Kagame tells Mnangagwa “convince your people first”


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Rwandan President Paul Kagame says President Emmerson Mnangagwa should convince his people first that the country is changing before he seeks to convince the outside world.

He told this to Ruvheneko Parirenyatwa yesterday in a video that is now widely being circulated and has been retweeted by Movement for Democratic Change leader Nelson Chamisa.

Mnangagwa was in Rwanda to attend its Liberation Day and returned home this evening.

“Before you even convince anybody from outside so that they do not have wrong perceptions about you, convince your own people. Make sure they are with you,” Kagame said.

He said this was critical because in the case of Rwanda some outsiders still believed the situation in the country was the same as it was in 1994 when between 500 000 and one million people were killed in a State-sponsored genocide between 7 April and 15 July 1994.

“Concentrate on making sure that your people are involved,” Kagame said. “They are benefitting. They can themselves push back on this story of wrong perception. That means this has to be built on tangible things.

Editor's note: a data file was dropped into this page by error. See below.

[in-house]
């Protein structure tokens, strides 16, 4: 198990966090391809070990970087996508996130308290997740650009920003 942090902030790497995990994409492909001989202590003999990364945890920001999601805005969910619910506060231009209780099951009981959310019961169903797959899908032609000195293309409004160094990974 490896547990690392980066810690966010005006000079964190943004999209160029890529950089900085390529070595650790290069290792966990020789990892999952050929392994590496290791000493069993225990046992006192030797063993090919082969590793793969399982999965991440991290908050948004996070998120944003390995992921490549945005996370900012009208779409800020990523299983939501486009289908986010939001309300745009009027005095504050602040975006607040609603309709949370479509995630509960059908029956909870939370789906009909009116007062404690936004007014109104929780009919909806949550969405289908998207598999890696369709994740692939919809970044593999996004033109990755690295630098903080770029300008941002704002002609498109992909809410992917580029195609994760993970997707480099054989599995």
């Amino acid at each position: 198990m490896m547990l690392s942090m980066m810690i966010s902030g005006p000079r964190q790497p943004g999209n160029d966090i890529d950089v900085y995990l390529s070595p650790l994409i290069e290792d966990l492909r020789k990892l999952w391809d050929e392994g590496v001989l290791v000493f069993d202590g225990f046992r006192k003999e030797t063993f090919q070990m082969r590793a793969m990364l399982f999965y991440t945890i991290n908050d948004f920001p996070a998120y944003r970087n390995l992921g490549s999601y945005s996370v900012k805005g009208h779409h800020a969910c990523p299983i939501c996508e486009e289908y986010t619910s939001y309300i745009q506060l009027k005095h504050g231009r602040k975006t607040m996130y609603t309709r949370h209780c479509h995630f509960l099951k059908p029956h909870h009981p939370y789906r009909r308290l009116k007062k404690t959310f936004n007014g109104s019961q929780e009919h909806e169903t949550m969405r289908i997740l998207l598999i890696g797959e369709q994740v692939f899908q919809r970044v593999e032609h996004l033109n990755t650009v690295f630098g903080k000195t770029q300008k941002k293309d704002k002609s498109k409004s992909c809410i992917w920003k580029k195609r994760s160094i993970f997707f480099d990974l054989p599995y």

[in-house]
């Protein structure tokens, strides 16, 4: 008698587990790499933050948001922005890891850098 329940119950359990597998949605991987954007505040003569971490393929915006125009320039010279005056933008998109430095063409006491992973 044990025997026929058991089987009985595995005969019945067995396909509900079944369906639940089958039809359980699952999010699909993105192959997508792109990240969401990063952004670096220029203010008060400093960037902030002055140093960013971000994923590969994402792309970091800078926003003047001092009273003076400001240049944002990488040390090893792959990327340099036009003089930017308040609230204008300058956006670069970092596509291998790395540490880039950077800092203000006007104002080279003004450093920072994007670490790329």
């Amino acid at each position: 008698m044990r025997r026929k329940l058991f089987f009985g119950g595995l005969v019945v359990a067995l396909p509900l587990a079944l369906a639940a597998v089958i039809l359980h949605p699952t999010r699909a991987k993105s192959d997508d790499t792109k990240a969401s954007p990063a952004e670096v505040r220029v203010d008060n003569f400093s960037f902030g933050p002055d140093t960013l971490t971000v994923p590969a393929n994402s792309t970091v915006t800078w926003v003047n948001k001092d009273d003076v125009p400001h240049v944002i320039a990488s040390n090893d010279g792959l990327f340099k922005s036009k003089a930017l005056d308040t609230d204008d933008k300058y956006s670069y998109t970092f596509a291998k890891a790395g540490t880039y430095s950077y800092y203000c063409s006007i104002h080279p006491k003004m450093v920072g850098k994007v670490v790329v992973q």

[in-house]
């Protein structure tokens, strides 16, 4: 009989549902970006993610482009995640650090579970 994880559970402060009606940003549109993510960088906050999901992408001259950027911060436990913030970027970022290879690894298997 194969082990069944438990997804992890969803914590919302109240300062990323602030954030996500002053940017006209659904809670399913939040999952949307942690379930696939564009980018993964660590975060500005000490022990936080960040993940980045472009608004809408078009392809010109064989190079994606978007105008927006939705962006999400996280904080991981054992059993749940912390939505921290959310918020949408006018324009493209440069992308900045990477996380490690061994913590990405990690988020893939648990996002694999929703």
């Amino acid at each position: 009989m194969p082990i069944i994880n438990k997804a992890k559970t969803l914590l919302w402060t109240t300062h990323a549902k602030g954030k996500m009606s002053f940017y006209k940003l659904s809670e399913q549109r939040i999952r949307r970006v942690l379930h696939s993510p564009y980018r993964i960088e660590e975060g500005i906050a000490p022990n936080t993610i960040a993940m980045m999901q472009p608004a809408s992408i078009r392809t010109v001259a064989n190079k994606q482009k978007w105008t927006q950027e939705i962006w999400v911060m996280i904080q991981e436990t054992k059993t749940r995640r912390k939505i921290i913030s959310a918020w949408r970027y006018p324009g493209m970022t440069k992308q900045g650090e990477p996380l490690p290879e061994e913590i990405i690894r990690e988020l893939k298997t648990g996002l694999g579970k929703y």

“If the country is hungry, people have nothing to eat, they will tell people that they have nothing to eat. So when the outsiders are saying it, don’t go against them and say no why are you saying that my country is starving when actually people are starving they are starving. But if the outsiders say the people of Rwanda are starving when the people are saying we are not starving. I won’t have any fight with you. I will just ignore you.”

Mnangagwa is a strong admirer of Kagame and how he has transformed his country over the past 25 years.

Kagame also said people must give Mnangagwa’s administration a chance to reform the country as well as the tools to do so.

He castigated the West for expecting Zimbabwe to change when the country was under sanctions.

“When you are under sanctions you are denied the tools to apply to actually change the situation. You can’t be the same person who applied the sanctions and demand to see change, it doesn’t make sense,” Kagame said.

 

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The Insider

The Insider is a political and business bulletin about Zimbabwe, edited by Charles Rukuni. Founded in 1990, it was a printed 12-page subscription only newsletter until 2003 when Zimbabwe's hyper-inflation made it impossible to continue printing.

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